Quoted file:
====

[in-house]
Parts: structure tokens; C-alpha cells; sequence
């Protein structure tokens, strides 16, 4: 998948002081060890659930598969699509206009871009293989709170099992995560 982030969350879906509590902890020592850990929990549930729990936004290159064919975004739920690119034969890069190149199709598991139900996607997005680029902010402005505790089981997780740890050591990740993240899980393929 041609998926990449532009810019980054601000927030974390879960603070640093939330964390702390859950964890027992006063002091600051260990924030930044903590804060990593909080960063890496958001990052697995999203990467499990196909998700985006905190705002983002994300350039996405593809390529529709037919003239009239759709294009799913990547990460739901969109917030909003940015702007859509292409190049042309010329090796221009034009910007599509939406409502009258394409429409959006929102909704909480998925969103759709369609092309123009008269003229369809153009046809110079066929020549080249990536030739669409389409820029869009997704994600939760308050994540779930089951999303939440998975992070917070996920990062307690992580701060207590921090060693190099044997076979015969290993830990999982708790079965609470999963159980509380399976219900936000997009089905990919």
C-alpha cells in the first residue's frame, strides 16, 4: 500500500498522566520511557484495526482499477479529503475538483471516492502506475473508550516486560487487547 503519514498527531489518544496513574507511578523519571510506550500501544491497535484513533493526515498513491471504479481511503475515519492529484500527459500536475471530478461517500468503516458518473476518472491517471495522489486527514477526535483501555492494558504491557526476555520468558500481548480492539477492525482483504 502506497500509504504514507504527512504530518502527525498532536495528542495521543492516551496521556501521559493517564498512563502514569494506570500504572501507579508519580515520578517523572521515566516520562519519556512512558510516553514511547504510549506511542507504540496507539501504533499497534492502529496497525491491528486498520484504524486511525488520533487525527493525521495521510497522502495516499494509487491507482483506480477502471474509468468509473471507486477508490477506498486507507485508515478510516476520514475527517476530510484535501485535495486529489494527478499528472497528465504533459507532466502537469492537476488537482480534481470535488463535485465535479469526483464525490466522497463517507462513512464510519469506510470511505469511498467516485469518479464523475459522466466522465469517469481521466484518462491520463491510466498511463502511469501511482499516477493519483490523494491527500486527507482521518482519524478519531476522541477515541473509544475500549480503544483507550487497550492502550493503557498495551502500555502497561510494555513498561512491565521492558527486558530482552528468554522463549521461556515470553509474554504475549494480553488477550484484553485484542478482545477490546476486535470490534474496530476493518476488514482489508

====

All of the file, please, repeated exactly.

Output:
[in-house]
Parts: structure tokens; C-alpha cells; sequence
């Protein structure tokens, strides 16, 4: 998948002081060890659930598969699509206009871009293989709170099992995560 982030969350879906509590902890020592850990929990549930729990936004290159064919975004739920690119034969890069190149199709598991139900996607997005680029902010402005505790089981997780740890050591990740993240899980393929 041609998926990449532009810019980054601000927030974390879960603070640093939330964390702390859950964890027992006063002091600051260990924030930044903590804060990593909080960063890496958001990052697995999203990467499990196909998700985006905190705002983002994300350039996405593809390529529709037919003239009239759709294009799913990547990460739901969109917030909003940015702007859509292409190049042309010329090796221009034009910007599509939406409502009258394409429409959006929102909704909480998925969103759709369609092309123009008269003229369809153009046809110079066929020549080249990536030739669409389409820029869009997704994600939760308050994540779930089951999303939440998975992070917070996920990062307690992580701060207590921090060693190099044997076979015969290993830990999982708790079965609470999963159980509380399976219900936000997009089905990919």
C-alpha cells in the first residue's frame, strides 16, 4: 500500500498522566520511557484495526482499477479529503475538483471516492502506475473508550516486560487487547 503519514498527531489518544496513574507511578523519571510506550500501544491497535484513533493526515498513491471504479481511503475515519492529484500527459500536475471530478461517500468503516458518473476518472491517471495522489486527514477526535483501555492494558504491557526476555520468558500481548480492539477492525482483504 502506497500509504504514507504527512504530518502527525498532536495528542495521543492516551496521556501521559493517564498512563502514569494506570500504572501507579508519580515520578517523572521515566516520562519519556512512558510516553514511547504510549506511542507504540496507539501504533499497534492502529496497525491491528486498520484504524486511525488520533487525527493525521495521510497522502495516499494509487491507482483506480477502471474509468468509473471507486477508490477506498486507507485508515478510516476520514475527517476530510484535501485535495486529489494527478499528472497528465504533459507532466502537469492537476488537482480534481470535488463535485465535479469526483464525490466522497463517507462513512464510519469506510470511505469511498467516485469518479464523475459522466466522465469517469481521466484518462491520463491510466498511463502511469501511482499516477493519483490523494491527500486527507482521518482519524478519531476522541477515541473509544475500549480503544483507550487497550492502550493503557498495551502500555502497561510494555513498561512491565521492558527486558530482552528468554522463549521461556515470553509474554504475549494480553488477550484484553485484542478482545477490546476486535470490534474496530476493518476488514482489508